A Writing Exercise – Feeling Beautiful

[As many of you know I’m going to start grad school in January, one of the suggestions that my writing book I’m reading is to practice free flow writing… this idea struck me so we’re going with it. It’s kind of autobiographical fiction… Hope you enjoy!- Tabz]

My dad could always make me feel beautiful. Growing up I’d wear a dress or a skirt and twirl in it (I believed strongly in the power of twirly skirts when I was little), he’d smile and tell me I looked like a princess. And I felt it. Growing up I never had a lot of self-image problems, despite being overweight. Every so often it’d hit me, like a case of the stomach flu. Some kids would make fun of me, but for the most part I ignored it. Most of that strong self-image was built at home, but some of it came from a little fellow sixth grader I went to camp with. In reality, we were barely out of 5th grade, but it was the first year we could go to camp so we all felt older than we were. Sadly, being the youngest meant sleeping in cabins that were far away from the bathrooms (just another proof in my small mind that being older was ALWAYS better). This fellow bunk mate would stand in front of her bunk and get dressed quickly. You barely even saw her naked she was so fast!

“I’m part of a swim team.” She told me. “You have to dress with everyone else, and you have to be fast.”

I remember my mind trying to process that idea. Up to then nakedness had been secretive. Something you wouldn’t dare share with anyone. It took awhile to process it. But every day, she was ready to go to meet up with the rest of our fellow campers before everyone else.

“After all, you don’t have anything we haven’t seen before.” If I had been a bit older I might have realized she was parroting an adult. But to me, it had sounded like a new truth that no one else knew.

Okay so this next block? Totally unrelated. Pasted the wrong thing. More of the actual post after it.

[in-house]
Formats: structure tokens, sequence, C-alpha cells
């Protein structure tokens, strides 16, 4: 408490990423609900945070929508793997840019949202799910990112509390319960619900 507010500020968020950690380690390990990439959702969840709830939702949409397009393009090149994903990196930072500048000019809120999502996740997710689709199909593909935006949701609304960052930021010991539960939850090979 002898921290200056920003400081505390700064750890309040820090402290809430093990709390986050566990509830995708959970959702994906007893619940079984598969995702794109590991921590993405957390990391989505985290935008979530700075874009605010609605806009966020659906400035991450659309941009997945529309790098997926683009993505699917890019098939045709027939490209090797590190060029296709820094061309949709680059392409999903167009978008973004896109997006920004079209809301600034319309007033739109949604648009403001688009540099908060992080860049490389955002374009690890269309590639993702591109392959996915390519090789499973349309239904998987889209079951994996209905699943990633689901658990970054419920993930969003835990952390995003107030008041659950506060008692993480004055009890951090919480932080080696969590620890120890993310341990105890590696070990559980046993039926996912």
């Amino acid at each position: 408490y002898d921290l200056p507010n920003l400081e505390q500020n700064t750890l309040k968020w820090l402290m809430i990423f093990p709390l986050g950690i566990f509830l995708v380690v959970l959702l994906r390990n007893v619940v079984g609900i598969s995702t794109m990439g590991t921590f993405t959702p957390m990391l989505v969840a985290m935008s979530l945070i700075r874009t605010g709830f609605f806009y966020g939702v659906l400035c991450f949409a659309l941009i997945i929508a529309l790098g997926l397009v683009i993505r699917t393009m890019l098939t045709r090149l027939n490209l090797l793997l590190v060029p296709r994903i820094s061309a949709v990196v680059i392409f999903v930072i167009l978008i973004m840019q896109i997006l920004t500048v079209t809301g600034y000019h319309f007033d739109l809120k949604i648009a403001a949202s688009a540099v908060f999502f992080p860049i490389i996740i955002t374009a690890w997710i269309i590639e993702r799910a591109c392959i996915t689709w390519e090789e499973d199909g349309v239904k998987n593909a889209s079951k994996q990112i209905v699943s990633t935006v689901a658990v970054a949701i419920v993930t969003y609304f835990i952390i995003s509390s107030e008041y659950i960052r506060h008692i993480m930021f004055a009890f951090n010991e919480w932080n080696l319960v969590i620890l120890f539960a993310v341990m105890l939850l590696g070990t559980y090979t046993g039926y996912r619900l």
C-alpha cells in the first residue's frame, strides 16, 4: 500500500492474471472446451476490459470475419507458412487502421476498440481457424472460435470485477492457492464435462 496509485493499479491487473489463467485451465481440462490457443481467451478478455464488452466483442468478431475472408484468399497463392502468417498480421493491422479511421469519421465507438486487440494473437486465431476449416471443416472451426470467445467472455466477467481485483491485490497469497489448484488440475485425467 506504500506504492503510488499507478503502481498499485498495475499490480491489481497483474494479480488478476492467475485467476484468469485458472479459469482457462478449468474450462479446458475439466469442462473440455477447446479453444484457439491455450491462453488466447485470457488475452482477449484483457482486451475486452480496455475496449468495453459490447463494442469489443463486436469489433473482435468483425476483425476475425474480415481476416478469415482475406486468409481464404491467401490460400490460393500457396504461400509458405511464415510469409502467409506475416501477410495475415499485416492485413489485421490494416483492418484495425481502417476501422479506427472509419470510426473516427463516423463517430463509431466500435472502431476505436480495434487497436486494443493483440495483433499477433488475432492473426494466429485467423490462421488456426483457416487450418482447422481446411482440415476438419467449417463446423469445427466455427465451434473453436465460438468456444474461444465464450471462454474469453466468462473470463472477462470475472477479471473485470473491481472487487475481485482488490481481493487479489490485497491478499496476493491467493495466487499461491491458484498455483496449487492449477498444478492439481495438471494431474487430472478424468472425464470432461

I can’t remember if I dressed in the same way, especially since I know for a fact in high school I did not. But it was the confidence she had that stuck with me. I can tell you little of that first camping experience beyond that moment, but I remember it like it was yesterday.

Yet, I’ve learned since, confidence isn’t feeling. It took a long time for someone beyond my dad to make me feel beautiful. But it’s not something you notice. It’s kind of like driving without brakes. It’s not till you want to stop and think about it that you really realize.

Then came my junior year of college, and our giant Jr/Sr banquet. Now, you have to understand, looking pretty and dressing up are not on the top of my to do list. At all. But I was excited for the banquet. Even after the mess I had with my first ever boyfriend and I “breaking up”. Instead, my friend Kevin (who I had a giant crush on) agreed to take me.

I bought a dress, it wasn’t the world’s fanciest dress. It was a whole lot of green. But it was pretty. Girls on my floor did my hair and I even put on makeup (shock I know). And I walked down the stairs to where Kevin was waiting.

And there it was, that moment where you just feel it. His mouth dropped open, like the Monopoly banker had just appeared and told him that the stack of 500 bills were now considered legal tender. Like I was the fairy tale princess meeting her prince for the first time.

And man did it feel good.

Most women will tell you that is the feeling they miss most of all when they miss things. There’s just a moment in time where a guy can make you feel extremely beautiful. And you don’t have to be wearing a pretty dress or be made up. It’s just the way they look at you. And it’s not even a dirty look. In it’s most potent state it’s almost an innocent look. A look that says, “I can’t believe I have the privilege of looking at you.”

There’s a warmth in that look. It’s a look that any man could give you. It doesn’t have to be a potential lover. I’ve felt that same warm, beautiful glow from an elderly man at a church, or a little boy, or a passing stranger. You can get it out of a wolf whistle or the legendary two syllable “damn”.

There’s a flush that comes with it. Almost as if you can’t believe it yourself. If your heart could leap out of your chest, it would. But your heart knows that really is a gross image and wouldn’t risk losing that feeling. You feel floaty, like if all of the sudden every inch of you is imbued with the power to just be pretty. When you twirl your hair, it’s not a nervous habit anymore – it’s pretty. When you lick your lips — it’s pretty. When you lose a shoe on the steps.. it’s not awkward or stupid — it’s pretty.

It’s amazing how someone else’s view of you can change your own view. Like they held up a circus mirror to you. Yet it’s a beautiful feeling when you feel beautiful.

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